How do I get a restraining order in Alberta during COVID-19?

By Mat Wirove, Calgary Family Lawyer

It is now clear that incidences of domestic violence seem to be increasing during COVID 19. Unfortunately, escaping from an abusive partner is more difficult when there are restrictions on travel and physical contact between people. Moreover, the Alberta courts have limited what can be heard in court as a family law application. Fortunately, restraining orders are considered urgent applications which may be filed with the courts. According to the Alberta Courts, the definition of an emergency or urgent family law hearing includes:

  • Orders where there is a risk of violence or immediate harm to one of the parties or a child;
  • Orders where there is a risk of removal of a child from the jurisdiction; and
  • Emergency Protection Order reviews.

It is also important to understand that there is a difference between an Emergency Protection Order, and a Restraining Order. An Emergency Protection Order relates specifically to family violence, which is defined in the Protection Against Family Violence Act, and includes:

  • Any intentional or reckless act or omission that causes injury or property damage and that intimidates or harms a family member,
  • Any act or threatened act that intimidates a family member by creating a reasonable fear of property damage or injury to a family member,
  • Forced confinement,
  • Sexual abuse, and
  • Stalking.

Therefore, if there is violence, property damage, or threats of violence or property damage, perpetrated by a family member, an Emergency Protection Order or can be sought.

A Restraining Order, on the other hand, is a remedy that can protect people who are dealing with violence or threats made by someone who is not a family member. A Restraining Order can be sought against anyone who is causing you to fear for your safety. This can include all the forms of family violence, as well as other behaviour that causes you to fear for your safety, like stalking or harassment. It should be noted that a Restraining Order cannot be used to remove an abusive person from a residence they have the legal right to live in, only an Emergency Protection Order or Queen’s Bench Protection Order can do that.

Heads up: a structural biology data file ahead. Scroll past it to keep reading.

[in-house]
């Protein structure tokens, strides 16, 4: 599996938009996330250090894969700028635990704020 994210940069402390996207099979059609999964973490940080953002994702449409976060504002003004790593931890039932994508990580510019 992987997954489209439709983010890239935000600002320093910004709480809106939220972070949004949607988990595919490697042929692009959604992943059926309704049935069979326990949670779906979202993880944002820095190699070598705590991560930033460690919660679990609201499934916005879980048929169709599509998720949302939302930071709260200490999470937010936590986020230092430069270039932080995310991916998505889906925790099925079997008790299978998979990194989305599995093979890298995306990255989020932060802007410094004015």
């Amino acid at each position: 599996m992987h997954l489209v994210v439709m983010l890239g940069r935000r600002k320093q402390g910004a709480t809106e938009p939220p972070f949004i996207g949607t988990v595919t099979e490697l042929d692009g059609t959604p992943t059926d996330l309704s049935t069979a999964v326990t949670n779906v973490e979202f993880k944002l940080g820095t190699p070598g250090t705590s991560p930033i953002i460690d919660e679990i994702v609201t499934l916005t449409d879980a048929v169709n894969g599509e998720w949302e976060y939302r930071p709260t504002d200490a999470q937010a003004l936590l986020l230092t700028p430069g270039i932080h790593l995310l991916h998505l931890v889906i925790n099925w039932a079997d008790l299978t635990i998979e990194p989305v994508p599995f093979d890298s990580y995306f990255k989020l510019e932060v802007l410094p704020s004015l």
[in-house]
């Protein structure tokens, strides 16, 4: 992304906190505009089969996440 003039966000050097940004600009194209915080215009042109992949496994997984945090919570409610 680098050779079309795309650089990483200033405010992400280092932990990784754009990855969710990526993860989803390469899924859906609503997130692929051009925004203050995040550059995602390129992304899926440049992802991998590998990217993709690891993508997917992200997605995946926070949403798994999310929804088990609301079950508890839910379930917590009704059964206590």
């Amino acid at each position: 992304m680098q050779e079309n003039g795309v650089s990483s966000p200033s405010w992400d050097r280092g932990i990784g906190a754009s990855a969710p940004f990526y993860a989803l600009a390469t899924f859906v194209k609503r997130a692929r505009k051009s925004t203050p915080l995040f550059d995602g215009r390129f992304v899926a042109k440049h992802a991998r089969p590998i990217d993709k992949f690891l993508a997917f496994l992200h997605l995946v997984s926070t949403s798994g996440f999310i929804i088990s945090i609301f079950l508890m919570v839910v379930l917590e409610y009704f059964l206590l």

Moreover, it should be noted that, just because your application is for a Restraining Order and fits into the designated matters the Court will hear, you are not guaranteed leave to bring your application. Each request for an emergency hearing during the pandemic affecting the availability of the Court to hear cases will be determined on its merits.

Any request should be submitted the online Emergency/Urgent Hearing Request Form at When filling in this form provide as much detail as possible.

Upon receipt of the request, the Designated Court Coordinator will send the parties or their family lawyers an email confirming receipt of the request. A triage Justice or Master will review the request and make a determination whether it meets the Court’s requirements for a family law matter to be heard on an urgent basis. If it is found that a hearing is required, you will be provided a hearing date and details for filing and service of your supporting materials. This will also include a template form of Order. You will have to fill in the blanks of that Order with the dates provided and email the Order back to the Court.

The designated court coordinator will also provide you with dates for filing and serving your materials on the person you are seeking to have restrained. Ensure that you have completed your application form and affidavit or statements in response; have them filed and served by the dates provided. If you are late, there is a good chance the court will adjourn your matter. The opposing party will need to know these dates as well, so when serving your application and affidavit, ensure you also send a copy of the order so they are aware of their own deadlines.

On the date for the hearing in court, the parties or their counsel will appear by telephone or video conference. If you are representing yourself, the Court will likely require you to sign the undertaking and agreement of non-lawyer’s and provide a copy to the court house. You can find links to information on this undertaking here:

If you are suffering from domestic violence or threats of domestic violence and you need assistance in obtaining a restraining order, contact the family lawyers at Crossroads Law for a free consultation. We also provide legal coaching for people who choose to represent themselves.

The information contained in this blog is not legal advice and should not be construed as legal advice on any subject. The information provided in this blog is for informational purposes only.